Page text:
Orlando defense attorney Lyle Mazin analyzed the August paperwork that sprung Jenkins, as well as documents filed in a separate forgery attempt in June 2011. Despite minor flaws, "these are very, very well-forged documents," he said.

For example, the legal citations in the forged paperwork correspond to actual case law, and the Florida Bar identification numbers listed for the lawyers are correct.

But there are also red flags, most notably the timing: In the 2011 attempt, the motion asking to reduce Jenkins' sentencing and the order granting it were filed simultaneously.

"That was just a blatant red flag," Mazin said.

'Sophisticated and unusual'

It's not uncommon for prisoners to forge documents, but this scheme seems "fairly sophisticated and unusual" because of the knowledge required to pull it off, said John Webster, who heads a firm that helps inmates reduce their sentences.

Convicts like Jenkins and Walker who have been through the system many times become experts, he said.

"When it comes to procedure, you'd be shocked how much inmates know," he said.

It remains unclear who filed the phony paperwork with the Orange County Clerk of Court. Spokeswoman Leesa Bainbridge said anyone can file documents with the clerk.

Under state statute, "we don't have the discretion to pick and choose or pass judgment on what goes into that file," Bainbridge said.

Benjamin said she's alarmed that something wrongly bearing her name could wind up in a court file "that easy."

"It troubles me as an attorney that I'm going to need to take an extra step to protect myself," she said.

Filings from third parties can cause confusion, including in high profile cases.

In the weeks after George Zimmerman's murder acquittal, for example, a slew of new court paperwork appeared in his file from people unaffiliated with the case, including a two-page document asking to "amend the house of representatives."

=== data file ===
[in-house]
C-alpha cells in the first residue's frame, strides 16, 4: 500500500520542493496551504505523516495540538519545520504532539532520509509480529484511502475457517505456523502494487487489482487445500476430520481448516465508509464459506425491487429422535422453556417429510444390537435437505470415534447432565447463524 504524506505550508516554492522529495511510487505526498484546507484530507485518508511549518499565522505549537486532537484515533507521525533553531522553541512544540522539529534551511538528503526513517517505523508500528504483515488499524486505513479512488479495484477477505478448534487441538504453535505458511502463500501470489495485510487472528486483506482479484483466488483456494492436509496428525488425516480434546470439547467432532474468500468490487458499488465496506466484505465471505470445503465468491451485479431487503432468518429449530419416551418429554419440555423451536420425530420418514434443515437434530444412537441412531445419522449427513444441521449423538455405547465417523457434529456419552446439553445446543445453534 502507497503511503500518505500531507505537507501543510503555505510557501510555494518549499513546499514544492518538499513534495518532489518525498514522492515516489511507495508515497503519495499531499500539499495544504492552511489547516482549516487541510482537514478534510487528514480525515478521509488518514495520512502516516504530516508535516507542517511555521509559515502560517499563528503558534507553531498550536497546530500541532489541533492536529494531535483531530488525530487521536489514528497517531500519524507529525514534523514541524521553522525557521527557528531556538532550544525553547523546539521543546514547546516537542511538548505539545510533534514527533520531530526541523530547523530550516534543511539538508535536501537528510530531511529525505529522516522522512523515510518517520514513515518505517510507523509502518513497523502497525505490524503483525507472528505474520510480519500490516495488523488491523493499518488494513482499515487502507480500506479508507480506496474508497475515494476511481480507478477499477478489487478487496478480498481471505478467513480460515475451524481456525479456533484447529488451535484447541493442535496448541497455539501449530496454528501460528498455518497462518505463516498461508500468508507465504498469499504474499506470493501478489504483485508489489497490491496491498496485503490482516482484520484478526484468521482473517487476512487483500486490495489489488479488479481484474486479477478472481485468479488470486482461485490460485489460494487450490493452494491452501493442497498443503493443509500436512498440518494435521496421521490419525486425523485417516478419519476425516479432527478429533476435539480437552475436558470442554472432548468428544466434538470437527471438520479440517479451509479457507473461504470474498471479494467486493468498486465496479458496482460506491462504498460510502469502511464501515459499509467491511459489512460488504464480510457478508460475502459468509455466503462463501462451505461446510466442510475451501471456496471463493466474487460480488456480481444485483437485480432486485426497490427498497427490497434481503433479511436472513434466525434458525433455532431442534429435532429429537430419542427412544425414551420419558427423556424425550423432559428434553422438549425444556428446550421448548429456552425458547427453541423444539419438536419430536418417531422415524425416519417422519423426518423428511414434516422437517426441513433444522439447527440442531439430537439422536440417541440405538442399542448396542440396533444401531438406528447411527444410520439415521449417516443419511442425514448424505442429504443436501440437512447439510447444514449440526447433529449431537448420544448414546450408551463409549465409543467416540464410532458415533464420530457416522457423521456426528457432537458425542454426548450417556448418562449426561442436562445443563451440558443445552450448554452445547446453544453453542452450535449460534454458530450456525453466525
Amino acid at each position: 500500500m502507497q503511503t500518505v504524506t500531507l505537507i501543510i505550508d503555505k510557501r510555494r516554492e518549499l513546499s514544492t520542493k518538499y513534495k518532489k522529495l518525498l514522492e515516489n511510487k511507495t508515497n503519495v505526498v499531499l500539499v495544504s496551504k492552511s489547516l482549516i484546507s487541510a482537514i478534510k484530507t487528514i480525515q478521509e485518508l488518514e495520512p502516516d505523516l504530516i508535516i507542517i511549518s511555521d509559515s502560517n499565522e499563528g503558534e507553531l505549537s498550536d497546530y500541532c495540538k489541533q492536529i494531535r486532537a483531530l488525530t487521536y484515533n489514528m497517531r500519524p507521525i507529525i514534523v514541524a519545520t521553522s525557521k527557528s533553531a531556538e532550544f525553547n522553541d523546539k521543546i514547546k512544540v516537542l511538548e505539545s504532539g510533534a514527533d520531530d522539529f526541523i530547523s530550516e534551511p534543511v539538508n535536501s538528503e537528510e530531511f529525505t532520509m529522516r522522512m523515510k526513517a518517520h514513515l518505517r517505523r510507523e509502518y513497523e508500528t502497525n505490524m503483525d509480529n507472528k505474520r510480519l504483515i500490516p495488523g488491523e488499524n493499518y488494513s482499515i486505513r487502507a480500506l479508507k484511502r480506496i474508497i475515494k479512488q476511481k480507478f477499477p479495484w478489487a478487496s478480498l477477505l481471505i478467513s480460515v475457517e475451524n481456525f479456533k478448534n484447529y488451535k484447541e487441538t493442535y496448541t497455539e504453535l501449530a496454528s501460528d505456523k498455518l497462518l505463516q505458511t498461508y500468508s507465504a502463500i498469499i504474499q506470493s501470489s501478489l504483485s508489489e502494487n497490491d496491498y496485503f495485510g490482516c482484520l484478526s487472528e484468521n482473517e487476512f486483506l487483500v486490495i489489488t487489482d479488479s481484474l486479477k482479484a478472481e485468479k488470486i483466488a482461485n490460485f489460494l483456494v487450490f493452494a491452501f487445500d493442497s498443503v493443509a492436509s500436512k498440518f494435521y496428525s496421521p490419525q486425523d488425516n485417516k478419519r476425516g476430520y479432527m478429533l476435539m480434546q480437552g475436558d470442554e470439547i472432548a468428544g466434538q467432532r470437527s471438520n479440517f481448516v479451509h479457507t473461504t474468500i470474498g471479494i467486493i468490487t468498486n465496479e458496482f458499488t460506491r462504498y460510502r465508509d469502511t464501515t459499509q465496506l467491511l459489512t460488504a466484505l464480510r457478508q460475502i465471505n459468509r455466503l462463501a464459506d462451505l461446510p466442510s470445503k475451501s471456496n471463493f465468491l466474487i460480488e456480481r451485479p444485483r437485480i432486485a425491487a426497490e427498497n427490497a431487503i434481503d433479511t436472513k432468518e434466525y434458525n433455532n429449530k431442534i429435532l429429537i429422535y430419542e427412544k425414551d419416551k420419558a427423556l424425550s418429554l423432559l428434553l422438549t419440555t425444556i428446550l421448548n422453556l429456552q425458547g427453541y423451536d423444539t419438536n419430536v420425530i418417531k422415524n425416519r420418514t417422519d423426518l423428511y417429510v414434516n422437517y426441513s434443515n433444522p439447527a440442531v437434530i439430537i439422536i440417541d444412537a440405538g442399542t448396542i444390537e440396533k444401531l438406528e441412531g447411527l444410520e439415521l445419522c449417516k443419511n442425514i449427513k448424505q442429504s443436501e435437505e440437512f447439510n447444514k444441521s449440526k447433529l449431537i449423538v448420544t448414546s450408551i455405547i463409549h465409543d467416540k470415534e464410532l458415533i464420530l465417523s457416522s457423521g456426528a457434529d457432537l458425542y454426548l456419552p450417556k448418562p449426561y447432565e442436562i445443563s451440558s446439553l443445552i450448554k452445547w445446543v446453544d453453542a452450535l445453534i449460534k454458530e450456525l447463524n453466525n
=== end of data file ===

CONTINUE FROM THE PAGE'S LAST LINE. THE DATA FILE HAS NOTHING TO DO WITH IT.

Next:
There is a notable exception to open filing, Bainbridge said: Only a judge can file an order. But the forged orders that freed Walker and Jenkins appeared to have been signed by judges.

"This was a very professional job," she said.

Nothing new

Jenkins and Walker aren't the first convicts to get out of jail with phony paperwork. Though it's unclear how often such schemes work, there are other examples, including in Florida.

In October 2009, a 44-year-old Pinellas Park man accused of stealing and cashing checks, was released from jail after a document stating that "all charges filed and pending be dismissed" was filed with the local clerk's office, according to a Tampa Bay Times report.

Nydeed Nashaddai's freedom lasted less than a day before he was arrested again. There have been reports of similar escape attempts in Pennsylvania, Kentucky and Wisconsin.

Getting caught is not a deterrent for the most desperate prisoners, said Alex Friedmann, a prison-reform advocate who edits Prison Legal News magazine.

"As we incarcerate more people for life, we have to realize these people have nothing to lose," he said.

The new procedure implemented by FDOC on Friday follows what other states, such as New York, have been doing for years.

"We only accept original orders," said Linda Foglia, a spokeswoman for the New York State Department of Correctional Services. "And then we verify the order, the seal and the signatures."